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Organizers hope telephones will be ringing off the hook Friday afternoon in support of Buffalo’s African-American history.

Radio station 1080 WUFO-AM and the Michigan Street African American Heritage Corridor Commission will partner to host a radiothon from noon to 3 p.m. Proceeds will go toward the upkeep of the corridor’s historic sites – the Michigan Street Baptist Church, the Buffalo Colored Musicians Club, the Nash House Museum and the Langston Hughes Institute.

It marks the commission’s first public fundraiser. But those involved say the radiothon is about much more than raising money.

“I’m hoping that it gives all of us greater recognition,” said George Arthur, president of the board of the Nash House Museum and a former Common Council president. “This is a very important corridor, and this will help open people’s eyes to what we have, which is a great jewel.”

Clifford Bell, chairman of the heritage corridor’s outreach committee, said the neighborhood deserves more attention. The corridor stretches from the First Shiloh Baptist Church at Swan and Pine streets north to the Bethel AME Church at Michigan Avenue and Ferry Street, but the heart is at Michigan and Broadway.

The Michigan Street Baptist Church was a stop on the Underground Railroad, while other sites were important in the anti-slavery and civil rights movements.

“There hasn’t been a focus on Buffalo,” said Bell, a former Common Council member. “The potential is beyond imaginable and we feel we must protect and encourage people to support these local historical places because we haven’t given them their proper due. You hear about Buffalo being the fourth-poorest city, Buffalo this, Buffalo that. But Buffalo has one of the greatest African-American histories in all of the world.”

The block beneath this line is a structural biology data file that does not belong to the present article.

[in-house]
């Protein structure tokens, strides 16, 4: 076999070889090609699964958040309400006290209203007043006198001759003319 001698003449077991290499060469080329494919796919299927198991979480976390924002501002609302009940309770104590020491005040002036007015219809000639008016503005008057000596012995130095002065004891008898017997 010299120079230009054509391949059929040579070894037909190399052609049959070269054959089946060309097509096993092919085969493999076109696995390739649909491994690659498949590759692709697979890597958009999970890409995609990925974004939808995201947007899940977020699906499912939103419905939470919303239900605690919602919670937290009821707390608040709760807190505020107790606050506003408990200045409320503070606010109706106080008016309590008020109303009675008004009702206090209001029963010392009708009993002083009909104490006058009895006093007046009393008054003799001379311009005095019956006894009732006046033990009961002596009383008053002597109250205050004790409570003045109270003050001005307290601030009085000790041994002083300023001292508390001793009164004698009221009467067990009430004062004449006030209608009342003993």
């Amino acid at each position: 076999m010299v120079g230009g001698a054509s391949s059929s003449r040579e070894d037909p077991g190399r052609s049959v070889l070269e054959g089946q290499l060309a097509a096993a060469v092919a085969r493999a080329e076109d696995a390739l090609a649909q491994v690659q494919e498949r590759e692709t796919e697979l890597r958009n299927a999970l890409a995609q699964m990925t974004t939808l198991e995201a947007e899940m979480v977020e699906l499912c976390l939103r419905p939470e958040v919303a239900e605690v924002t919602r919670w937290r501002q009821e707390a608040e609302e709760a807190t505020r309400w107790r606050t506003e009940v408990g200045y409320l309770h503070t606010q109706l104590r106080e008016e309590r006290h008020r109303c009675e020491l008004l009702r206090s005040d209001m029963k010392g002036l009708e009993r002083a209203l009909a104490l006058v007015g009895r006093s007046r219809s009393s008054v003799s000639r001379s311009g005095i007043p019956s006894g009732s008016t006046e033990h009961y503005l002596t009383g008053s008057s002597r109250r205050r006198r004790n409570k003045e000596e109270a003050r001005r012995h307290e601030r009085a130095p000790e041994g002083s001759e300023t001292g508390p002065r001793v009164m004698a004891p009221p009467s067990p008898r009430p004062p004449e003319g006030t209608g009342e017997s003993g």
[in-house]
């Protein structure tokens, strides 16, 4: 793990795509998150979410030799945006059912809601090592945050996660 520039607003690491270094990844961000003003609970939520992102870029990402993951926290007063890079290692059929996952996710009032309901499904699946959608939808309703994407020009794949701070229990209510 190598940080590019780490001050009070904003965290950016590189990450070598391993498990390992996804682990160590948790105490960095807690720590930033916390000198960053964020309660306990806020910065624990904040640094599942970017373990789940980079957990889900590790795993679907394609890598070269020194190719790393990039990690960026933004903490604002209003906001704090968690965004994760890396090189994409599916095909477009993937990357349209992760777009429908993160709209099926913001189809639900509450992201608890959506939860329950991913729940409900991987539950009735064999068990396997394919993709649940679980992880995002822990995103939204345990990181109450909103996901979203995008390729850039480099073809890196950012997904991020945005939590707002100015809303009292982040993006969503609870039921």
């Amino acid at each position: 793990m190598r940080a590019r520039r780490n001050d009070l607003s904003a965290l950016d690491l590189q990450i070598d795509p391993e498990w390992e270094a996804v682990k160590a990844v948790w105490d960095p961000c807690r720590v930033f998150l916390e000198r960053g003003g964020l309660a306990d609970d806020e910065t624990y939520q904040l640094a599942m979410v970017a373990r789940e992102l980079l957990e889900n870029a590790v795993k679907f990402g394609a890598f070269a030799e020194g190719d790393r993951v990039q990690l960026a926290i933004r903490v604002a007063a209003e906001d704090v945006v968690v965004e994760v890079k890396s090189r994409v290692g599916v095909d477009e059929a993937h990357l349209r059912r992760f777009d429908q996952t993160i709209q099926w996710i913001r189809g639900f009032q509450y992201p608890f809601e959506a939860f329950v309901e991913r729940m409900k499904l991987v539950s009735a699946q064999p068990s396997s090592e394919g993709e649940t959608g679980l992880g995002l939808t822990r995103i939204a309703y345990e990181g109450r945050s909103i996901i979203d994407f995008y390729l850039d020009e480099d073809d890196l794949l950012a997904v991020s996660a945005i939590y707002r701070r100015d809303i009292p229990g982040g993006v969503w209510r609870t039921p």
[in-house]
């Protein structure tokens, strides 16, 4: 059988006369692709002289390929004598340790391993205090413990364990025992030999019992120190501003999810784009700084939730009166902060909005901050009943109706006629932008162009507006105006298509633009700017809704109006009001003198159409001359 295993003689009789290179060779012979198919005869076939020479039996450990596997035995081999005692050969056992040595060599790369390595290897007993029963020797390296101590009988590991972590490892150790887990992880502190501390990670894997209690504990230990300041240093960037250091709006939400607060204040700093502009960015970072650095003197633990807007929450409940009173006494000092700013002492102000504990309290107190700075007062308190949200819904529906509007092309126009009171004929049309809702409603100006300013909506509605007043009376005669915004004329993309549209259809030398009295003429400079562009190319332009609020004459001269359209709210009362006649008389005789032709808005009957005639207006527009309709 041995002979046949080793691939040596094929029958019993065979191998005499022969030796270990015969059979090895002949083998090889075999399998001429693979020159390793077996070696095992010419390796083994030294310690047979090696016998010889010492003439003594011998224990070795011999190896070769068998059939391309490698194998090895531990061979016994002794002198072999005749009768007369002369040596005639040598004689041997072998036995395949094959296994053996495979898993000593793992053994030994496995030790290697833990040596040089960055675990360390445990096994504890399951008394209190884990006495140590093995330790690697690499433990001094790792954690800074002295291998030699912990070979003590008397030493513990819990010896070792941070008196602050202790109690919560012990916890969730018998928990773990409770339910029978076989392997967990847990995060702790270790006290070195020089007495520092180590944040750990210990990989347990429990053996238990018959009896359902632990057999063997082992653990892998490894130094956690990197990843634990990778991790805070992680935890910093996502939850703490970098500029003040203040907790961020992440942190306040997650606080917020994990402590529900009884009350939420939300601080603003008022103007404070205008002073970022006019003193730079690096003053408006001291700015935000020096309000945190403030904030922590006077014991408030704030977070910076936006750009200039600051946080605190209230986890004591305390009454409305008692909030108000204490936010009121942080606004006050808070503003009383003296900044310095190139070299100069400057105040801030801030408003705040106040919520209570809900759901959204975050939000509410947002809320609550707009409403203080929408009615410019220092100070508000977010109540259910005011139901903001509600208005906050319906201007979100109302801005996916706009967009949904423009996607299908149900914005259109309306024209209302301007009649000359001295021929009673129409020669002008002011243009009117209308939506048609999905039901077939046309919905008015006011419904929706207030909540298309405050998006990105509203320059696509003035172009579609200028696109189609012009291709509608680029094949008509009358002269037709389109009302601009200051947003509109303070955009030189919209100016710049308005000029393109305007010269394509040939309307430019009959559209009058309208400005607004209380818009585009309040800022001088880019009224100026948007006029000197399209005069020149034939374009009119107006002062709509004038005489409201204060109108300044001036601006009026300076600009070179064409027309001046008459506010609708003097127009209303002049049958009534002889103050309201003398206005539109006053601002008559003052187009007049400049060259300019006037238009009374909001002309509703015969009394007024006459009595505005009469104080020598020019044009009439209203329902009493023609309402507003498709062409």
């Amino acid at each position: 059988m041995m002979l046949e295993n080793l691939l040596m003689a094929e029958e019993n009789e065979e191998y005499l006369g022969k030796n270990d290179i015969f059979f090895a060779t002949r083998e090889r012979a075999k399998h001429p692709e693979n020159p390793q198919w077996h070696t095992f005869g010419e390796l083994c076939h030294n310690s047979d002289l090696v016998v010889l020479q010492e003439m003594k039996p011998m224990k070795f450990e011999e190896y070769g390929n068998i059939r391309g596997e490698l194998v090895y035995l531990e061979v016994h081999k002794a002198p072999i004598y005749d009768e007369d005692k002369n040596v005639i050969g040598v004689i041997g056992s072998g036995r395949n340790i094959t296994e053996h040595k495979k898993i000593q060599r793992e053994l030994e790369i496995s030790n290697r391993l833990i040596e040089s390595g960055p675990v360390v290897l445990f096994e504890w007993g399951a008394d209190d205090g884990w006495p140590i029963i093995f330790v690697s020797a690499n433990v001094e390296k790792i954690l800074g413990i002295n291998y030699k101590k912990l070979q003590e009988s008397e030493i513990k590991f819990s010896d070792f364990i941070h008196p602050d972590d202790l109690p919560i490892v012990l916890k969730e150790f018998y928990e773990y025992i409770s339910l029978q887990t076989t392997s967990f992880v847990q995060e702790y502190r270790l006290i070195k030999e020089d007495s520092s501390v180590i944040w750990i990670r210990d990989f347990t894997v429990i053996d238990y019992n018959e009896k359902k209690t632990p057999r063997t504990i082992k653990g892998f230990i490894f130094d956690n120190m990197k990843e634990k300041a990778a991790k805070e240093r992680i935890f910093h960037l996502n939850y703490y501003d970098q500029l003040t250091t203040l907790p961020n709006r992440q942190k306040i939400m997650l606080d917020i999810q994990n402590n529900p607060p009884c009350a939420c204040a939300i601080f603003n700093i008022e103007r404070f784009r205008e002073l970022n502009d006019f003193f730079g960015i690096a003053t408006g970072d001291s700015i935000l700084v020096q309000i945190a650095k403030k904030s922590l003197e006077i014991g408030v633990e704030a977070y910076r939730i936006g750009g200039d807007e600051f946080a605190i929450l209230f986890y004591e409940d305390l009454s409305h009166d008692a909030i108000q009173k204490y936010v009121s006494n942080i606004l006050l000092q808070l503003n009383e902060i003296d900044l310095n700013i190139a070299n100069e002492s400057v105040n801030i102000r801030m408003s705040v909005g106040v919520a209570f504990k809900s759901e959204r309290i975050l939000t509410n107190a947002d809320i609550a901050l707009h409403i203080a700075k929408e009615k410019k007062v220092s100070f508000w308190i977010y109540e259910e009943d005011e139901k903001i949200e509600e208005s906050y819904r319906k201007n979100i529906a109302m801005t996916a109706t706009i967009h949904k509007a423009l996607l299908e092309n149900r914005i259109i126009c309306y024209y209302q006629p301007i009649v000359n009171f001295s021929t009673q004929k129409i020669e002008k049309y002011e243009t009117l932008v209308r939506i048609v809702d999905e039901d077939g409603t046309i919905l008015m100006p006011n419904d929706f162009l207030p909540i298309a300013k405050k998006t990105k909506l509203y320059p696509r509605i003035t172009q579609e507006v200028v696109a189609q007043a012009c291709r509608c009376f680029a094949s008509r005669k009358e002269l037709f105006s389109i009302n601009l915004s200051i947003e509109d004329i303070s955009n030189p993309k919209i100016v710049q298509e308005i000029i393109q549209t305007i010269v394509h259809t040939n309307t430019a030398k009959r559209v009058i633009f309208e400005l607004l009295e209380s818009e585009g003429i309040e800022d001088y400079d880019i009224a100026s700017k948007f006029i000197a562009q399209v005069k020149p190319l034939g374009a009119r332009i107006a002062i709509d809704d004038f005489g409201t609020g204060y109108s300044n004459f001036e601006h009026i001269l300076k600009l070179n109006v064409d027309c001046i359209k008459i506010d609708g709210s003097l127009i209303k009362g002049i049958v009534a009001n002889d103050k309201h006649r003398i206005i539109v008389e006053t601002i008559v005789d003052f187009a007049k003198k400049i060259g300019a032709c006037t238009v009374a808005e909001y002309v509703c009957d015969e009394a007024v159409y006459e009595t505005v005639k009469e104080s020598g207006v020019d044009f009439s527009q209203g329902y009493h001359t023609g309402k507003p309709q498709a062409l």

Sheila Brown, general manager of WUFO, wants to promote that history.

The gospel and local news talk station, which has been serving Buffalo’s African-American community since 1961, moved from its home of more than four decades on LaSalle Avenue to 143 Broadway in November.

“There was a major opportunity when Sheila Brown started coming to our commission meetings,” said Karen Stanley Flemming, Michigan Street African American Heritage Corridor Commission chair. “She heard our purpose and she could see that funding was part of what we need and she offered to host the radiothon. She was determined to be a great neighbor and a major partner to the commission.”

“The plan is to bring more awareness to Michigan and Broadway since we have the microphone,” Brown said. “We want to make it a tourist attraction so they start off at the Nash House Museum, go around corner to the Michigan Street Baptist Church, up to the Langston Hughes Institute, then over to the Colored Musicians Club and stop and see us at the radio station.”

She, too, believes the heritage corridor has potential for growth.

“I’d like to see it like how it is in New York City in Harlem ... because we’re right in the hub of downtown Buffalo,” Brown said. “This should be a stop to learn history of African-Americans, buy different garments, hear singing, drumming, live music and poetry.”

Flemming said the commission has a goal of raising $5,000 in the three-hour window but also has a stretched target of $20,000.

Brown said pledges can be made at the station or by calling 834-1080. The radiothon will feature several community speakers, including Mayor Byron W. Brown, and different playlists of music in between.

email: scampbell@buffnews.com